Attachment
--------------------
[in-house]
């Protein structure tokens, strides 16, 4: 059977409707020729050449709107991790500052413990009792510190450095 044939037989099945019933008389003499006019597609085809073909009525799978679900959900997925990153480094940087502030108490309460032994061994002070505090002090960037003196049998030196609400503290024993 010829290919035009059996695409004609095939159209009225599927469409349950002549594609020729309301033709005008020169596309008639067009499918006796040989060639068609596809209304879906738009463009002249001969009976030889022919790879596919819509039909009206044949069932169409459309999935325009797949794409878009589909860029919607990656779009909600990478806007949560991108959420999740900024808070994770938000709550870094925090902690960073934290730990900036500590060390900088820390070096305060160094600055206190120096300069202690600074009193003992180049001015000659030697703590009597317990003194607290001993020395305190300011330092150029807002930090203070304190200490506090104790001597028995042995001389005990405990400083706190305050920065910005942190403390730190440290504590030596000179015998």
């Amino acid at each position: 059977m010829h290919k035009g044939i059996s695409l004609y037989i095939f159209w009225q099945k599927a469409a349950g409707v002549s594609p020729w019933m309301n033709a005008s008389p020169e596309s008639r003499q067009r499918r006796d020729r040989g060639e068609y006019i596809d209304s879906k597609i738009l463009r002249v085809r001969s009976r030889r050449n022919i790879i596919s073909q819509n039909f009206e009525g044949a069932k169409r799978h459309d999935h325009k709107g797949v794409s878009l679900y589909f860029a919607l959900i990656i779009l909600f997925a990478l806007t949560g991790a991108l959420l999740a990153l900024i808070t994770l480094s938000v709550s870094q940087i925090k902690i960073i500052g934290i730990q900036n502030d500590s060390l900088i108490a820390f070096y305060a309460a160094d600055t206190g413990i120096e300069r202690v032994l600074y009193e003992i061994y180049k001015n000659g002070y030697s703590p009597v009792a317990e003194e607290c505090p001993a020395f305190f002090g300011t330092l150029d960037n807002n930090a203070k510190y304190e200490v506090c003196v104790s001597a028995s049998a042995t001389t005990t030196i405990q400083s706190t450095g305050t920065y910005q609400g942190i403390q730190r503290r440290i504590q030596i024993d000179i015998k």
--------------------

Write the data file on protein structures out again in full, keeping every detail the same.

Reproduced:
[in-house]
């Protein structure tokens, strides 16, 4: 059977409707020729050449709107991790500052413990009792510190450095 044939037989099945019933008389003499006019597609085809073909009525799978679900959900997925990153480094940087502030108490309460032994061994002070505090002090960037003196049998030196609400503290024993 010829290919035009059996695409004609095939159209009225599927469409349950002549594609020729309301033709005008020169596309008639067009499918006796040989060639068609596809209304879906738009463009002249001969009976030889022919790879596919819509039909009206044949069932169409459309999935325009797949794409878009589909860029919607990656779009909600990478806007949560991108959420999740900024808070994770938000709550870094925090902690960073934290730990900036500590060390900088820390070096305060160094600055206190120096300069202690600074009193003992180049001015000659030697703590009597317990003194607290001993020395305190300011330092150029807002930090203070304190200490506090104790001597028995042995001389005990405990400083706190305050920065910005942190403390730190440290504590030596000179015998």
């Amino acid at each position: 059977m010829h290919k035009g044939i059996s695409l004609y037989i095939f159209w009225q099945k599927a469409a349950g409707v002549s594609p020729w019933m309301n033709a005008s008389p020169e596309s008639r003499q067009r499918r006796d020729r040989g060639e068609y006019i596809d209304s879906k597609i738009l463009r002249v085809r001969s009976r030889r050449n022919i790879i596919s073909q819509n039909f009206e009525g044949a069932k169409r799978h459309d999935h325009k709107g797949v794409s878009l679900y589909f860029a919607l959900i990656i779009l909600f997925a990478l806007t949560g991790a991108l959420l999740a990153l900024i808070t994770l480094s938000v709550s870094q940087i925090k902690i960073i500052g934290i730990q900036n502030d500590s060390l900088i108490a820390f070096y305060a309460a160094d600055t206190g413990i120096e300069r202690v032994l600074y009193e003992i061994y180049k001015n000659g002070y030697s703590p009597v009792a317990e003194e607290c505090p001993a020395f305190f002090g300011t330092l150029d960037n807002n930090a203070k510190y304190e200490v506090c003196v104790s001597a028995s049998a042995t001389t005990t030196i405990q400083s706190t450095g305050t920065y910005q609400g942190i403390q730190r503290r440290i504590q030596i024993d000179i015998k």